The abuse of plurality
Differences in the socio-political realities that prevail in Egypt and Lebanon make it hard to draw comparisons between the two countries. Certain recent developments, however, remind us that the two states share an important virtue – relative plurality in the public space – which is sufficiently rare in the Arab world that politicians and media officials in both countries should refrain from undermining it. Yet by failing to use existing forums to conduct responsible discussions on major social problems and falling back instead on demagoguery and cliché, undermining this plurality is exactly what the political and media elites do.
In recent weeks the broadcast of the serial Al-Jama’a on a number of television stations riveted the Egyptian public’s attention on the Muslim Brotherhood, casting to the fore issues such as the relationship between religion and politics in Egypt, the Brotherhood’s history of involvement in the use of violence to attain political ends, the extent of its commitment to its renunciation of violence, and the repercussions of the political exploitation of religion on society, especially the relationship between the Muslim majority and Christian minority. In spite of the legitimacy of such concerns, and as compelling as the renewed interest in the Muslim Brotherhood is as a consequence of the televised drama, the political and media elites on both sides of the pro-government/opposition divide reduced discussion to variations on the theme of the Muslim Brotherhood being either all good or all bad. They skirted around essential issues by reproducing trite populist rhetoric that scorns any separation between religion and the state as a "secularist" idol that they claim is rejected by the Egyptian people.
In Lebanon recent events in the Burj Abu Heidar area of Beirut once again brought the Lebanese people face to face with the problems caused by the proliferation of arms and the dangers inherent in undermining the power of the state to monopolise or control the use of armed force. The intractability of this problem in Lebanon, and the tragic loss of life it has incurred, compelled the country’s political elites to deal with it publicly. Unfortunately, almost without exception and regardless of where they stand in Lebanon’s political and denominational spectrum or their many and variegated domestic, regional and international alliances and networks, these elites contributed nothing of value. They shirked the very issues that made the Abu Heidar incident possible: the fragility of the central state and the weakness of its military and security establishments, the power of certain militias and the likelihood of their recourse to violence to resolve domestic conflicts, the sheer unfeasibility of the idea of harmony between the resistance and the state on the ground, and the lack of a national consensus that transcends sectarian and political divides over what constitutes and what does not constitute the legitimate use of arms outside the framework of the state’s monopoly over the use of force. As varied as the responses were, they were all marred by this strategy of avoidance.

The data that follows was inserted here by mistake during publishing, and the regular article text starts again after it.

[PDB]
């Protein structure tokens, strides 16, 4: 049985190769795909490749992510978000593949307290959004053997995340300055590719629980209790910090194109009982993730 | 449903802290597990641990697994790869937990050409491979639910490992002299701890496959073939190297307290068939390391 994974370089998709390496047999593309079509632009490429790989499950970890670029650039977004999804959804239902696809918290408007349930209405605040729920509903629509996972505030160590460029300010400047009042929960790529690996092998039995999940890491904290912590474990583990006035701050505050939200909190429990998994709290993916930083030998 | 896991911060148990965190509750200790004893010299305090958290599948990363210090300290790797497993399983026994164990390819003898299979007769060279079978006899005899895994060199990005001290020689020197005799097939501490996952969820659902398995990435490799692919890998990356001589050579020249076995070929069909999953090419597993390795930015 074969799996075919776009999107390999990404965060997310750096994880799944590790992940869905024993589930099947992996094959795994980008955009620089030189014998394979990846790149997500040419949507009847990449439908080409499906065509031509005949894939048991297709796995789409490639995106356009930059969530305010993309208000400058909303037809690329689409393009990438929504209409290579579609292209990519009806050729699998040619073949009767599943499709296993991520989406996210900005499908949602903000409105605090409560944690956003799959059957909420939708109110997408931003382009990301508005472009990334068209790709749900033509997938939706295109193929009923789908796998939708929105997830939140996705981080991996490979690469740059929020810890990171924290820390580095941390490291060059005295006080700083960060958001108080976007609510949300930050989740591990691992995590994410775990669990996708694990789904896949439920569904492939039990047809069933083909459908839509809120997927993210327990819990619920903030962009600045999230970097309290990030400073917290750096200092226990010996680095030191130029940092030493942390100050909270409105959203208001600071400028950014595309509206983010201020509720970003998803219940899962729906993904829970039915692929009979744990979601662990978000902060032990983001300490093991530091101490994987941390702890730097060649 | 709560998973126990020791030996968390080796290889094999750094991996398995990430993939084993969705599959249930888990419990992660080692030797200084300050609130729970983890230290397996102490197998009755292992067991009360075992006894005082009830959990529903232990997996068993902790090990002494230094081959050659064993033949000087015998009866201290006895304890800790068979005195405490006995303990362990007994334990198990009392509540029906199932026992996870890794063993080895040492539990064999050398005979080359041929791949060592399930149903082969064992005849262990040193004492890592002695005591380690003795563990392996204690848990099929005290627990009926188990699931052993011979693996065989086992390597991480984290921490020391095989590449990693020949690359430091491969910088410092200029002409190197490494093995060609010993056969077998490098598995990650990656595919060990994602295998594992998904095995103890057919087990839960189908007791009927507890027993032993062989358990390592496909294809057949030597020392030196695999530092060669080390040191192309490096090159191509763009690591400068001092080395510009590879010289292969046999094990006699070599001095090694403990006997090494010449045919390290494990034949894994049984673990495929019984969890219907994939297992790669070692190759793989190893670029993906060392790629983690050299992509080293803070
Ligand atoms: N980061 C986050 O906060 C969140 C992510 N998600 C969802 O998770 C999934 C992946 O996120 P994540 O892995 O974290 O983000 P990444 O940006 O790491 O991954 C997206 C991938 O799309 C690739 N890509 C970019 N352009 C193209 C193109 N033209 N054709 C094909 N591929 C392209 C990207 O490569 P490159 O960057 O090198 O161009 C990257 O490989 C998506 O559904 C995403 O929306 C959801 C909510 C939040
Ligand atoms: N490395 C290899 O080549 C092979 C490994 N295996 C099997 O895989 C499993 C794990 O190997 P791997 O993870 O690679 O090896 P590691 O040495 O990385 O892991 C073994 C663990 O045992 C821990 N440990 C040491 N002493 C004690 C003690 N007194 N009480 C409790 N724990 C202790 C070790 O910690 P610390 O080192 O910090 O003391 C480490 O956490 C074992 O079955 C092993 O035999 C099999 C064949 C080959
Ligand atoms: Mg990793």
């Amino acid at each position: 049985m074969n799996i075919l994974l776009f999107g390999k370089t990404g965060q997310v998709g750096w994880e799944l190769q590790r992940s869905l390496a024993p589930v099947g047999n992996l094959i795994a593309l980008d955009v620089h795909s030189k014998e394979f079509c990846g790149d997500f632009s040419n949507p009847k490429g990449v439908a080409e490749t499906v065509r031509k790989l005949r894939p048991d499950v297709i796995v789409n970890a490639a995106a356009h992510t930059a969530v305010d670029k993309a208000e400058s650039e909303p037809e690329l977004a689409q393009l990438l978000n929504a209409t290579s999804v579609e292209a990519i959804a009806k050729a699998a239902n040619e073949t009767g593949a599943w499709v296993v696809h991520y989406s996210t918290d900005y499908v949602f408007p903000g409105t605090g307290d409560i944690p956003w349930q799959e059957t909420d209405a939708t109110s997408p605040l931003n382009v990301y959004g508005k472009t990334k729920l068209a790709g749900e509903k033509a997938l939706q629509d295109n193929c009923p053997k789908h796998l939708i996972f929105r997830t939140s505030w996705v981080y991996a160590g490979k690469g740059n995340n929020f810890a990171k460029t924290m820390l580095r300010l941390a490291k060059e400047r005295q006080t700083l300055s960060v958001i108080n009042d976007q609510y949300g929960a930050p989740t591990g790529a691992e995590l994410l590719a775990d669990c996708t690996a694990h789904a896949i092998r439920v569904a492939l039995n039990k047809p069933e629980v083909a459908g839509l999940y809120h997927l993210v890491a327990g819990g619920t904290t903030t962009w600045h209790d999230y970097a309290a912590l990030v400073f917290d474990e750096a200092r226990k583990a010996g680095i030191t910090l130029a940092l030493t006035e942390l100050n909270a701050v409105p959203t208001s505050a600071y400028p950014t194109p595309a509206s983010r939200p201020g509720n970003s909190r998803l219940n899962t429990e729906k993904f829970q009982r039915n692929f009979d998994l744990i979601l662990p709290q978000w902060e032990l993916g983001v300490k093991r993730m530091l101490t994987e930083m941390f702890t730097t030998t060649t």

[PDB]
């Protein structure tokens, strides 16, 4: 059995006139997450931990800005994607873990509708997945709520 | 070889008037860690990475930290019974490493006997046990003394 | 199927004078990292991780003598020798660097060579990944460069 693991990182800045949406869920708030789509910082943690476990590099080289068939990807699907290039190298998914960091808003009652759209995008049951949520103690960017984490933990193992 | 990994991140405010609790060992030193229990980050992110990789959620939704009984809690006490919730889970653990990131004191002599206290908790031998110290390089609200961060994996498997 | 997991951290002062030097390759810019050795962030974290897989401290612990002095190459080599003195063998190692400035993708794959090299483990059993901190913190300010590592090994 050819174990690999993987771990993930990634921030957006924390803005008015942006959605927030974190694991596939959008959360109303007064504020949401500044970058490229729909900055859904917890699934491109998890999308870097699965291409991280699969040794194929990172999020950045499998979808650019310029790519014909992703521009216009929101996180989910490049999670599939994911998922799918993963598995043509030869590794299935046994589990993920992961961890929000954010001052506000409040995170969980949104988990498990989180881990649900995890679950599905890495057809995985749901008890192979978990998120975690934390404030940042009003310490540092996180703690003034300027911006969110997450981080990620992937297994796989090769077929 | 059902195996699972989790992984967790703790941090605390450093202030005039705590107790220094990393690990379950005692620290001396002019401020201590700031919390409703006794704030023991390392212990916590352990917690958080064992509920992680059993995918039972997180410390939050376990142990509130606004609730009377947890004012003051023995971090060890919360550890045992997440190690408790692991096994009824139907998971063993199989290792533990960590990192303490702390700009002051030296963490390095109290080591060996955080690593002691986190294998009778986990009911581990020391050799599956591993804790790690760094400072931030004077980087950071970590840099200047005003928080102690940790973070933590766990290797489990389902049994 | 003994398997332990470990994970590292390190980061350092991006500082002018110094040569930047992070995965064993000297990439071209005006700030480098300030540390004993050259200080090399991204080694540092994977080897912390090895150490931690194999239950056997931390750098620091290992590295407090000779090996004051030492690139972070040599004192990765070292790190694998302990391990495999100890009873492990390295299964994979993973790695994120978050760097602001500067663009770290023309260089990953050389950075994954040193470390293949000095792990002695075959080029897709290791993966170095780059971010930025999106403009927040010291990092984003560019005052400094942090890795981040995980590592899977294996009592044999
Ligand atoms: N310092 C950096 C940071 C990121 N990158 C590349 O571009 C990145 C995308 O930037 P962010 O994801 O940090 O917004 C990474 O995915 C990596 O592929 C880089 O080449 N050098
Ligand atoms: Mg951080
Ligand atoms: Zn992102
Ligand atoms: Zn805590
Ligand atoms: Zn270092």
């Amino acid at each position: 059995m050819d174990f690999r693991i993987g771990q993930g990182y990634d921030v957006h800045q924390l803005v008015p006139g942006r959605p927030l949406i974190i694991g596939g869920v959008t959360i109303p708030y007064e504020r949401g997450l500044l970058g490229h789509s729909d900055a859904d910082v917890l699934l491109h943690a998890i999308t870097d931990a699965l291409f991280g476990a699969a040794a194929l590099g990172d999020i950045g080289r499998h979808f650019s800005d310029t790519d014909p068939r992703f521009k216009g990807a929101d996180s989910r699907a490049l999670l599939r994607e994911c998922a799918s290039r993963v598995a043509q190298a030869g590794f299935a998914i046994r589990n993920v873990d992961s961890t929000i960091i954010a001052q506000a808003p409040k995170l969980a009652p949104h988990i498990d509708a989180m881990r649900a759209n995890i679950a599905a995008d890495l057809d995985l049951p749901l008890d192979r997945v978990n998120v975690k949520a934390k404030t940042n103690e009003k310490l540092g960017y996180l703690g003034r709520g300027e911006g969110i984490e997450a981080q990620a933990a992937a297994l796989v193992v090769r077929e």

Some even pleaded the "singularity" of the incident and insisted it was not sectarian in nature. Others took shelter behind pledges to "guarantee domestic and regional reconciliation and calm", vowing to bring those responsible – referring to individuals as opposed to groups -to justice as they wagged their fingers against the use of the "arms of resistance" inside Lebanon. There were political and media figures who did not even have the courage to bring up the question of arms until they could figure out how to camouflage it amidst a profusion of antitheses and qualifications that sapped whatever proposal they had of any substance, eventually arriving at the artful compromise – disarm Beirut, the capital, to safeguard the security of the people of Beirut. It was as though they condoned the use of arms elsewhere in the country and reduced those not living in Beirut into second class citizens.
The two examples above — the handling of the controversy over the Al-Jama’a series in Egypt and the handling of the aftermath of the Burj Abu Heidar incident in Lebanon — illustrate how plurality in the public sphere, as represented by the government and independent media in Egypt and the great range of privately owned and diversely politically and denominationally oriented media in Lebanon, failed to compel politicians to depart from their custom of relying on populist discourse and tactics and oblige them to address the core concerns of their societies in a substantial and meaningful way. As long as the diversity of the Egyptian and Lebanese public space remains abused in this manner one must question whether the Egyptians and Lebanese can really boast of having a free and independent press and other open, vibrant public forums.